I can't bring myself to use the word "protocol" based on my limited experience in these ,matters in the USA. Other countries ????

The problem I have seen is that the overhaul shops don't like accepting the job nor how "some" coroners feel about the mishandling of human remains. YMMV but I typically avoid getting into such details
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Old 10th May 2020, 19:30
  #32 (permalink)  
 
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Human ingestion on large turbofans is surprisingly rare - last number I saw was something like once every ten years, worldwide. So I'd be a bit surprised if there is an established protocol for something that happens so rarely (and it's not like the cause of death is in question).
Interestingly, ingestion events were far more common with the low bypass fans (e.g. JT8D) - there used to be more than one a year (although not always fatal since there were inlet guide vanes that kept them out of the fan). Apparently those big fans make people wary enough that they stay well clear?
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Old 10th May 2020, 22:35
  #33 (permalink)  
 
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Originally Posted by tdracer View Post
Human ingestion on large turbofans is surprisingly rare - last number I saw was something like once every ten years, worldwide. So I'd be a bit surprised if there is an established protocol for something that happens so rarely (and it's not like the cause of death is in question).
Interestingly, ingestion events were far more common with the low bypass fans (e.g. JT8D) - there used to be more than one a year (although not always fatal since there were inlet guide vanes that kept them out of the fan). Apparently those big fans make people wary enough that they stay well clear?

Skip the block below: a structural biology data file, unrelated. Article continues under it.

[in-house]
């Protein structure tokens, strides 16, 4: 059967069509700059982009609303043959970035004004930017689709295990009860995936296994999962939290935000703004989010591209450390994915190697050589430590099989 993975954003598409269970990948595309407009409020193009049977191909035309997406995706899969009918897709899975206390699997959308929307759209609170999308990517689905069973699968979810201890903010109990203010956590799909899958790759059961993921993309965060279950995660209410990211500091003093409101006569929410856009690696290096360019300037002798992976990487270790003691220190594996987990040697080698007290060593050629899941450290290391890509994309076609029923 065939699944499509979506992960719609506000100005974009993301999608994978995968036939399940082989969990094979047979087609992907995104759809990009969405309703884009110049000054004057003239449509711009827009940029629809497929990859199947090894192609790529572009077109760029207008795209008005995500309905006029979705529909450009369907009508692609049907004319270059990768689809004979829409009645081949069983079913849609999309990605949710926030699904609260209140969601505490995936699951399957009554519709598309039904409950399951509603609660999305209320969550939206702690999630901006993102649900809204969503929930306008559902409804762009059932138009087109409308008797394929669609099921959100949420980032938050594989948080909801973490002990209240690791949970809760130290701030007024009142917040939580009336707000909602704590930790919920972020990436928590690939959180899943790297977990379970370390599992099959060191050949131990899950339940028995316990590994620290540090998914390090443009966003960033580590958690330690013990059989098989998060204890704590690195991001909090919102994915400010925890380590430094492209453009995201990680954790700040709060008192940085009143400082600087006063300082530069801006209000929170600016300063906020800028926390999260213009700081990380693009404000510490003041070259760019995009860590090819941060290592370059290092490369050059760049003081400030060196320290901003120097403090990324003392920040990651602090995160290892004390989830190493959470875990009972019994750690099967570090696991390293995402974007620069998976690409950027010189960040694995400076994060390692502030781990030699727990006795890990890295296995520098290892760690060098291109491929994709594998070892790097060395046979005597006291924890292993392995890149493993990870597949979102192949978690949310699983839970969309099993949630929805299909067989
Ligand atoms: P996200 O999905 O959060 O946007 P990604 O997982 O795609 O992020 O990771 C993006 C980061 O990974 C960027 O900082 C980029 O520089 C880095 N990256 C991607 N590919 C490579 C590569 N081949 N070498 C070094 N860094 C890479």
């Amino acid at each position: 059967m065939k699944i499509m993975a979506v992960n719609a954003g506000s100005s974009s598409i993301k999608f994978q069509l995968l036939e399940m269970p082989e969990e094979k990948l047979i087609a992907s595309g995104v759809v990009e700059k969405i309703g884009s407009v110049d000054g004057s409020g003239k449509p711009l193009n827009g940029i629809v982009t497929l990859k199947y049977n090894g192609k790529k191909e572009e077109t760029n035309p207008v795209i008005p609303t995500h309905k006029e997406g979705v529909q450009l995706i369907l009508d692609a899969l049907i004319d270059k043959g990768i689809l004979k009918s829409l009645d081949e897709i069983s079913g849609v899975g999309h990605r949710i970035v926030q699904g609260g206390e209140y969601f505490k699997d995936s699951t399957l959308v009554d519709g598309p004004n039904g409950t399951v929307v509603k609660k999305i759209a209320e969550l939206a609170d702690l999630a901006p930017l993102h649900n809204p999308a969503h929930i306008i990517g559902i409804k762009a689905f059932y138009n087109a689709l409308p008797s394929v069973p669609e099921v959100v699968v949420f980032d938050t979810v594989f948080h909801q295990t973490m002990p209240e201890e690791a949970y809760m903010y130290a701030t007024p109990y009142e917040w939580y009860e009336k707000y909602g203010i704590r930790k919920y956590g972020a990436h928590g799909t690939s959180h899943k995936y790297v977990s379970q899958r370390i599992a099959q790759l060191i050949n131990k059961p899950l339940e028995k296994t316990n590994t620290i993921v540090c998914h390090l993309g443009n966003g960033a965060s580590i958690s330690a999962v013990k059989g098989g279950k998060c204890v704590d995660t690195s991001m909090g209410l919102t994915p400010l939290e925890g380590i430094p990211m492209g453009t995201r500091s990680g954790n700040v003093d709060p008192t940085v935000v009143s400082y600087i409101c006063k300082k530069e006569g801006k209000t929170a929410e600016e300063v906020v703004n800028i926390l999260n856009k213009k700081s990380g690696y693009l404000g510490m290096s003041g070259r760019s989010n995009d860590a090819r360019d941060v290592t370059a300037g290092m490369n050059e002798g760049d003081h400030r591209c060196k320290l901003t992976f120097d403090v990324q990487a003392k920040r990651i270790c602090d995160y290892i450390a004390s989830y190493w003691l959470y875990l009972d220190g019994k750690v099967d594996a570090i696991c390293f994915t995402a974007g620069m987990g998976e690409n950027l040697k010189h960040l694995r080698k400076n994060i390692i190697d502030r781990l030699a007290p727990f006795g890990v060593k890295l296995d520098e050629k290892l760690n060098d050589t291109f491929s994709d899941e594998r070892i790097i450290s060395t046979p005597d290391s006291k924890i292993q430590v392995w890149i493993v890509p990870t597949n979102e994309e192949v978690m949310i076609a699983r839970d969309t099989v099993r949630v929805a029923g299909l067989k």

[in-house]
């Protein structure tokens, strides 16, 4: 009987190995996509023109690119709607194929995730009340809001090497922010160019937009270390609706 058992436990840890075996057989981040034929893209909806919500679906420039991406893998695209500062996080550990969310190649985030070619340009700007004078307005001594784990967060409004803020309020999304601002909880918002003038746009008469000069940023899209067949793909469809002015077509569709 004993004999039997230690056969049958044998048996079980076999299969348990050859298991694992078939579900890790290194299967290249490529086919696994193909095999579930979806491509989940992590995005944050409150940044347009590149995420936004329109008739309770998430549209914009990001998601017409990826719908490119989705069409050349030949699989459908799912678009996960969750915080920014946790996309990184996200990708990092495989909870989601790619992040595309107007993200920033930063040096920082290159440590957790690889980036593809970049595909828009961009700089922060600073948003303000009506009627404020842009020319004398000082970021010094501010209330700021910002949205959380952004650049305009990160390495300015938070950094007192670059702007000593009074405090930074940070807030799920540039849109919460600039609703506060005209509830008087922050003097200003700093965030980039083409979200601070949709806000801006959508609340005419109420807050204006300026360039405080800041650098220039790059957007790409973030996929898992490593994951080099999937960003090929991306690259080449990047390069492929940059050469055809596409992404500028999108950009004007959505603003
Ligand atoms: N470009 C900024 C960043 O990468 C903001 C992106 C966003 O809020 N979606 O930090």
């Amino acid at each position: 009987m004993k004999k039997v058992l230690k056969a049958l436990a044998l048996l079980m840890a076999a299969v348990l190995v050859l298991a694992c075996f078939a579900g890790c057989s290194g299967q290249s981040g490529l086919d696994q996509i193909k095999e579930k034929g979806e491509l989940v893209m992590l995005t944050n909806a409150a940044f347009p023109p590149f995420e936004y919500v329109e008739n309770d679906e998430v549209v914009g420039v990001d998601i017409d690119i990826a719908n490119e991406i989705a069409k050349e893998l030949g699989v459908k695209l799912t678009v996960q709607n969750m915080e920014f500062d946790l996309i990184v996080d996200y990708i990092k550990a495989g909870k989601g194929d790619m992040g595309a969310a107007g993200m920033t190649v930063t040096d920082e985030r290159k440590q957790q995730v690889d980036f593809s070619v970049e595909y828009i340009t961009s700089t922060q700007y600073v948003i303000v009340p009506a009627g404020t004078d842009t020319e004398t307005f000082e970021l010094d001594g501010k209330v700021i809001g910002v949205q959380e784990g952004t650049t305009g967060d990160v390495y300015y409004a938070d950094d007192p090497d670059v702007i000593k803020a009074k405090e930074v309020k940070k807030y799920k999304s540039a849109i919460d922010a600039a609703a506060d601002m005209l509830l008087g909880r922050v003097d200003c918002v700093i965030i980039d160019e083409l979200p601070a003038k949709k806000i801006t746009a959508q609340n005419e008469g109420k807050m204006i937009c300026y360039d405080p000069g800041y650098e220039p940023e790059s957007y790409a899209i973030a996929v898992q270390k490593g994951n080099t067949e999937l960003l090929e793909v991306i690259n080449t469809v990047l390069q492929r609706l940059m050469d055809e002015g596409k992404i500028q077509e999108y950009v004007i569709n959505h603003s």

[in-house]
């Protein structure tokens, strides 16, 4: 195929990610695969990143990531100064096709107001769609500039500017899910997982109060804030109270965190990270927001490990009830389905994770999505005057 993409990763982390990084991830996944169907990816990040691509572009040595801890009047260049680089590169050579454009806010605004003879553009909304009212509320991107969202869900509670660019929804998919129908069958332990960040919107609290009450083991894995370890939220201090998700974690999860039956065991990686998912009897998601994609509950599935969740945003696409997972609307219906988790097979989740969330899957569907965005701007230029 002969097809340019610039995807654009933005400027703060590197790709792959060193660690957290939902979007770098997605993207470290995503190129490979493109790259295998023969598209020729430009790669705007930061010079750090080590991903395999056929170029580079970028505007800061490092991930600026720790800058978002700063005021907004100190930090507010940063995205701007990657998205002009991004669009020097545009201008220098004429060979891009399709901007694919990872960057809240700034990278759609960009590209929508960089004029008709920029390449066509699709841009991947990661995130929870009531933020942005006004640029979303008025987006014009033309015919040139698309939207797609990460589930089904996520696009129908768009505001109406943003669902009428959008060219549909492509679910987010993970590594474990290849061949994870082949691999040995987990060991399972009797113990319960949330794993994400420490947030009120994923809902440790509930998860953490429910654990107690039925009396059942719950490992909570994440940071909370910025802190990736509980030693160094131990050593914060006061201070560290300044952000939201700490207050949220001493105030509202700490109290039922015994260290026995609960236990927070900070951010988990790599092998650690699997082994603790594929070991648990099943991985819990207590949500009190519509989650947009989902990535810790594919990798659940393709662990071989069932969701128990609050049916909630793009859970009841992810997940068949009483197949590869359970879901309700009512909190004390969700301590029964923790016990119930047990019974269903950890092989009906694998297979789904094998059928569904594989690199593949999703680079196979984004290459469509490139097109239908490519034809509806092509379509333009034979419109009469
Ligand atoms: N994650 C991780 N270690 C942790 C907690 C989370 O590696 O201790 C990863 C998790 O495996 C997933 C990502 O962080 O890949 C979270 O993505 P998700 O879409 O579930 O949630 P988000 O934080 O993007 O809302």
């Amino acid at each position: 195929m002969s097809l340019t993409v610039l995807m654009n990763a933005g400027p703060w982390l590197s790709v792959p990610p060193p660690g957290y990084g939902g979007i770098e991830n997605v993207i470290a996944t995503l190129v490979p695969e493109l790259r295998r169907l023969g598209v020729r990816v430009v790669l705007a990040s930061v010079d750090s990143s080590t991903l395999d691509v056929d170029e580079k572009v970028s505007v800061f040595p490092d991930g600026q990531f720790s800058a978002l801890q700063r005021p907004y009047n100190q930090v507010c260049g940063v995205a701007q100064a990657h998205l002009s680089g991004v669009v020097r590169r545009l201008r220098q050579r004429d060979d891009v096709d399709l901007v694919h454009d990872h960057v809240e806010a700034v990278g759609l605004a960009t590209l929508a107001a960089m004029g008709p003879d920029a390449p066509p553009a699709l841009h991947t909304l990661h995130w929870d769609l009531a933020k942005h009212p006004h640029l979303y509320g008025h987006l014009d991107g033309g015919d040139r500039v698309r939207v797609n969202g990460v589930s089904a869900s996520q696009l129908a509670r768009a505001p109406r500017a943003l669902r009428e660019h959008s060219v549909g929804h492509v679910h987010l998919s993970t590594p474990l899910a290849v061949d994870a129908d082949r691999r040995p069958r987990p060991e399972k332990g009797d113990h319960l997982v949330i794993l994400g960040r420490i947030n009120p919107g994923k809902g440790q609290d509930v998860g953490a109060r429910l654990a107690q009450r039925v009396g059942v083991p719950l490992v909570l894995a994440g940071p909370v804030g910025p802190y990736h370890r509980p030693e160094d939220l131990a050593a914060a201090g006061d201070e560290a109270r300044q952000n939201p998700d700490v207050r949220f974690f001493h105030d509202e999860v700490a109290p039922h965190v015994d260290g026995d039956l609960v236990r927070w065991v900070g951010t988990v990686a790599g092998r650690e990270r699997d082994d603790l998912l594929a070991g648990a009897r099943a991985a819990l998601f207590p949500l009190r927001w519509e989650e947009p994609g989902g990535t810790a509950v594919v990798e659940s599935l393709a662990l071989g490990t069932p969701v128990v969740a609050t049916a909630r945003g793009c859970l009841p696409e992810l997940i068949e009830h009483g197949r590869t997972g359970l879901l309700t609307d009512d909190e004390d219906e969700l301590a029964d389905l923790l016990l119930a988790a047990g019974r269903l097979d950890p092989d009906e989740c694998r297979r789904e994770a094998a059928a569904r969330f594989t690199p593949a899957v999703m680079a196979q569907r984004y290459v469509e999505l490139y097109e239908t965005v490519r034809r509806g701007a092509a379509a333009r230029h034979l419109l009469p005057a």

Last one I remember was ELP on a MX run.
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Old 10th May 2020, 23:38
  #34 (permalink)  
 
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Originally Posted by Airbubba View Post
Is that really the protocol?
As tdracer pointed out above, jet engine human ingestion is pretty rare, and there would probably be no over-all (macro) protocol to handle such a situation; however, embedded in a 'macro' protocol would be numerous minor protocols to deal with the details of the investigation. Examples of the so-called minor protocols would include such things as chain-of-custody/evidence, incident scene documentation, site preservation, site safety etc. and would all be part of the overall investigation. General guidelines or protocols are established for different circumstances, but those circumstances can vary so much that they would not be considered to be reasonably foreseeable. Often a body is recovered by a law enforcement agency and then transferred to the jurisdiction of the medical examiner; however, at a stable incident site (such as the one that is the subject of this thread), the body usually must be released by the Medical Examiner.

As to lomopaseo's suggestion that the entire engine could be removed and given to the Medical Examiner, that would be entirely possible. For example, in my experience in working with the Miami-Dade County Medical Examiner's Office, I've seen entire automobiles (human remains in situ) taken to the medical examiner's facility. In the case of the subject jet engine (CF-56 ?), my guess is that both police and medical examiner personnel would witness the tear down at a maintenance facility, gathering evidence as the tear down proceeded. As pointed out by lomapaseo, this would not be something the average jet engine mechanic routinely encounters and would be very stressful.

Just my "two-cents".

Cheers,
Grog
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Old 10th May 2020, 23:51
  #35 (permalink)  
 
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Originally Posted by tdracer View Post
Human ingestion on large turbofans is surprisingly rare - last number I saw was something like once every ten years, worldwide. So I'd be a bit surprised if there is an established protocol for something that happens so rarely (and it's not like the cause of death is in question).
I was doubting that the engine would be removed and turned over to the coroner (though in Texas, they still have some independence in their state laws from my experience).